Vol 5:7 Scattered Seed in the World: Living in Mission

This summer, the community I serve as pastor is engaging in an intergenerational Christian formation experience in which we are focusing on the parables of God’s reign. The key parable for understanding all the parables, as Jesus expresses, is the Parable of the Sower. I prefer to call it the Parable of the Soils, since it gives more attention to how the sown seed – the Word of God – takes root in the varying conditions of people’s lives.

However, there is also another way to approach this parable – from the perspective of the sown seed – that for me has missional implications.

Jesus in this parable explains that the sown seed is the Word of God. Now the Word of God has different ways of being understood – the word or voice of God, the incarnate presence of God in human history embodied in Jesus, and the word of God written. Whatever Jesus had in mind in expressing the sown seed being the sown Word of God, we discover that the word of God is sown in the world and depending how it is received (what kinds of soils it germinates in), what it is able to accomplish in transforming the lives of persons.

In thinking about missional implications, I realize that we in whom the word has been sown, and especially if the word takes root and flourishes within our lives, the word somehow is embodied in our lives. Yes, we give witness to the word in us, but also we are bearers of the word in the world.

As a Mennonite community, we give expression to this reality by giving “life verses” to people when they are baptized in our community. As a persons seeks to declare their allegiance to Christ and to follow him, we as a community also ask, how is the life of God being embodied in this person? And so we discern with them, their parents, their spouses and families, with the community, what God is doing in them that is an expression of God’s transforming action. This “life verse” then becomes an expression of how we see the Spirit of God at work in them, but also, they become a living word amongst us as we see them growing into embodying a particular verse in giving witness to us as to how to live a particular text out in our lives.

For example, when a young father was baptized, we chose Galatians 2:20 as his life verse because he sensed God was living in him in such a way that “he was indeed crucified with Christ,” and also, in recognizing that he was embodying this passage in his life, we look to him to show us through his life “that the life he now lives he lives for Christ.” Others in our community seek to embody and live out in witness, Micah 6:8; Romans 8:28, and so forth.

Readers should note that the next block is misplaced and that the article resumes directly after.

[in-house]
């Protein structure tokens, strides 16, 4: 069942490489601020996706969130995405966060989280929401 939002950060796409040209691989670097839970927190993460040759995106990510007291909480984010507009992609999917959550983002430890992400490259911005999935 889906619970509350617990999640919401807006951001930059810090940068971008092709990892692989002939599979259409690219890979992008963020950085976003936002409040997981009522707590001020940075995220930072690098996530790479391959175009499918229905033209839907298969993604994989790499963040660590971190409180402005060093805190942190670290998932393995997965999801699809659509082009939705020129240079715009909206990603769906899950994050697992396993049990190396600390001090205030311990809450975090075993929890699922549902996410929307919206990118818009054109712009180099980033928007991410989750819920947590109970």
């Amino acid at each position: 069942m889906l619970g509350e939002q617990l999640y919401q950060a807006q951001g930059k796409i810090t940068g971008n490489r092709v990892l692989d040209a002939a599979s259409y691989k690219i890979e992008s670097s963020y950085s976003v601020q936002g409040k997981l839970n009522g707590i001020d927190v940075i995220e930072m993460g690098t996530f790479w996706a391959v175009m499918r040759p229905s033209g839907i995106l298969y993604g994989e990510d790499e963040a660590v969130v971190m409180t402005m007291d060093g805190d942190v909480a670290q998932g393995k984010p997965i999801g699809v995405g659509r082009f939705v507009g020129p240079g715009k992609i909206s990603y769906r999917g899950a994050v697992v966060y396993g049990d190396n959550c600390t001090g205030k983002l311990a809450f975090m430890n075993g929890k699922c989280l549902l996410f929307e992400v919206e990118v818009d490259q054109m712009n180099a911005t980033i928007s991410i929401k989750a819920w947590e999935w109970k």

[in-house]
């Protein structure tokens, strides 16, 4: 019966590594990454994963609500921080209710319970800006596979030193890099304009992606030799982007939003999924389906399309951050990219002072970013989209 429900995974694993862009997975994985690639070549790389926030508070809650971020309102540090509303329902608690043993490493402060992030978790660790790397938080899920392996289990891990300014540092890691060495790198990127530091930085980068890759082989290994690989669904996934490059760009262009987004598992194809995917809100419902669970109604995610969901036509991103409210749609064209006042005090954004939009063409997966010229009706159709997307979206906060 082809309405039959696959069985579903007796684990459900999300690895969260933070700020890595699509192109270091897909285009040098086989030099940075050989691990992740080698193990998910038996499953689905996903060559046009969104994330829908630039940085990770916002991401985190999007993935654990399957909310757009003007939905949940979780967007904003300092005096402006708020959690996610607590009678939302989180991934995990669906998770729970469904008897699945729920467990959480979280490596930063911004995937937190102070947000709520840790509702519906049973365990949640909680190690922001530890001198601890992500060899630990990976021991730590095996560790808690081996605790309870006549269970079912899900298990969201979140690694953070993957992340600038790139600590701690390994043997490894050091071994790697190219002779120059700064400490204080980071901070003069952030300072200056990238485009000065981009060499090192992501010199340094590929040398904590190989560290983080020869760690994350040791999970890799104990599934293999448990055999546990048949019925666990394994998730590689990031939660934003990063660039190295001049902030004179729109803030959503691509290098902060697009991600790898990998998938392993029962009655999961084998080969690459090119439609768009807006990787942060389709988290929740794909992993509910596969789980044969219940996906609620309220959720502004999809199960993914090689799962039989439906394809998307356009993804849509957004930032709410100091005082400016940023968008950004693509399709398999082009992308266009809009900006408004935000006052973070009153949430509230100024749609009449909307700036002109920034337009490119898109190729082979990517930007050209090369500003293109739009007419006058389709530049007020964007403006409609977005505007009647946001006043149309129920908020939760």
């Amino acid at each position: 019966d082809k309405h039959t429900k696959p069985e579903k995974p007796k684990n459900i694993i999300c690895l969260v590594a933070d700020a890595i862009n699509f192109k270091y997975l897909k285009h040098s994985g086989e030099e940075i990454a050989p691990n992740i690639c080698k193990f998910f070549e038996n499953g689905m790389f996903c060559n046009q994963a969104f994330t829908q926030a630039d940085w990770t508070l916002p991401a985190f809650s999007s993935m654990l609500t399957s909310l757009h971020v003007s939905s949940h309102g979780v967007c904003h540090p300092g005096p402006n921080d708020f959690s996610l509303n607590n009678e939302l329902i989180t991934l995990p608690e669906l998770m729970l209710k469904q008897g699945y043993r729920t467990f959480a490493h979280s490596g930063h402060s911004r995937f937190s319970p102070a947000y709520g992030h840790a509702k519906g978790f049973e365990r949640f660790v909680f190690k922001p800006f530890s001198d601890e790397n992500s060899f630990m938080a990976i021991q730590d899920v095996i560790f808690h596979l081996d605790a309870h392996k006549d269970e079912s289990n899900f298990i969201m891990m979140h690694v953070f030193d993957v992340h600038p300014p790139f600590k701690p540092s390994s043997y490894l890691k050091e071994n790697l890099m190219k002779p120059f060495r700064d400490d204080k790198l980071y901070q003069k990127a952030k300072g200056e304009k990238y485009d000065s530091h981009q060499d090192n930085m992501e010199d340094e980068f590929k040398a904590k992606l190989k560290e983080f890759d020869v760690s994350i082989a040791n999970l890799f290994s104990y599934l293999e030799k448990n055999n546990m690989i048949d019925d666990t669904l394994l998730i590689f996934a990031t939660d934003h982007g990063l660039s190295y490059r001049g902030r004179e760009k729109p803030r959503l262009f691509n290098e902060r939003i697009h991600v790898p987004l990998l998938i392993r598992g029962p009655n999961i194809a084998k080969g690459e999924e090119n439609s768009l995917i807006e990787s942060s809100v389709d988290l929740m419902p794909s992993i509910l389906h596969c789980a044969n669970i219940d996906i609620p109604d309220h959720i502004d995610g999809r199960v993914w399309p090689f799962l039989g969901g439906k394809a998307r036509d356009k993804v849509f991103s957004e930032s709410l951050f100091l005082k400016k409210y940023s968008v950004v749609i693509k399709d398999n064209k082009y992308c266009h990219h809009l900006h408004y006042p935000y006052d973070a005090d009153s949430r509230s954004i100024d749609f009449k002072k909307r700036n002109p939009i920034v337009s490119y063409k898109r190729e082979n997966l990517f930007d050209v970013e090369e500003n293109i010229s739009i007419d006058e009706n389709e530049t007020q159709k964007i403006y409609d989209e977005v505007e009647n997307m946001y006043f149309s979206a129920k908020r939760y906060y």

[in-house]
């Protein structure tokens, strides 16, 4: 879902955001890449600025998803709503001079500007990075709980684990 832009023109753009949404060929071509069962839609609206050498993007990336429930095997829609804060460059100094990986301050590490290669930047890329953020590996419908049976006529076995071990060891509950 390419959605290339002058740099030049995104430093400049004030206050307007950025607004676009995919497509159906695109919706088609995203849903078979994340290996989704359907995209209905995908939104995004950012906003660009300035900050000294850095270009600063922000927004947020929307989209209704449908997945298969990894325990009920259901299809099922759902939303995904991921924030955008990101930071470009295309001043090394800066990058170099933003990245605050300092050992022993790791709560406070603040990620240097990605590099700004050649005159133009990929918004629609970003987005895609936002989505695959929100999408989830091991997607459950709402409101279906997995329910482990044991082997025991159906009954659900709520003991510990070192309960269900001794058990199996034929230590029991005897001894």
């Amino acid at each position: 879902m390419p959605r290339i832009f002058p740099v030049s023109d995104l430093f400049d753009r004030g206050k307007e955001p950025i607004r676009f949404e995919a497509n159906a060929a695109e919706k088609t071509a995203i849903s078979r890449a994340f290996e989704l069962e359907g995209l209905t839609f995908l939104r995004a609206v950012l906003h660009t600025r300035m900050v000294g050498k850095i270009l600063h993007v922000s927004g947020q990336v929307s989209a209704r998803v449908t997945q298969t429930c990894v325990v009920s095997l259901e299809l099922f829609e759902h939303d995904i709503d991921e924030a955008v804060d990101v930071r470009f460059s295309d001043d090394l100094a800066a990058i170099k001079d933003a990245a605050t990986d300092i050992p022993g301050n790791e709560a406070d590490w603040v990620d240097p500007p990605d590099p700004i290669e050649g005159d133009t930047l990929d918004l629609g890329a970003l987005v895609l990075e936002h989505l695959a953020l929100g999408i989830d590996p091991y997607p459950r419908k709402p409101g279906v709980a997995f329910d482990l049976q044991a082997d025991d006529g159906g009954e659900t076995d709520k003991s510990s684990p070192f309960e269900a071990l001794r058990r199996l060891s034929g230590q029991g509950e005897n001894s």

When the word of God takes root in our lives, we live out the living presence of God’s word as is it is manifested through us, through our lives, through our work, through our engagement with all we do and wherever we go.

Therefore, we can see ourselves in this parable of the kingdom as well – missionally, we are the scattered seed being sown in the world. As we breathe in the Spirit of Christ, as we are sent as the Father has sent Christ Jesus, we are not merely sent, but we are sown in the soil of the world, the soil of relationships, the soil of circumstances, the soil of peoples’ lives in order to be agents of transforming presence. Yes, we are not the Word of God – but in the word taking root in us and transforming us, we are also more than mere witnesses to the word – we somehow embody the living word of God in and through our lives.

So, may God’s word take root in us. May we live our lives in relationship to God’s word. May our lives be transformed by God’s word. And as a result, as we are sent out into the world, as Jesus was sent, may we give ourselves to be scattered as seed by the Spirit, participating with God in God’s mission of sowing life that overcomes the power of sin and death, and so be seed that produces a great harvest.

  1. Amen, my brother! Your writing connects well to this year’s IMC Annual Assembly theme: Centered by the Word – Centered in the word – Sent with the Word/word.

    Thank you for your faithful and faith-filled musings.

    Bless you, Chuck

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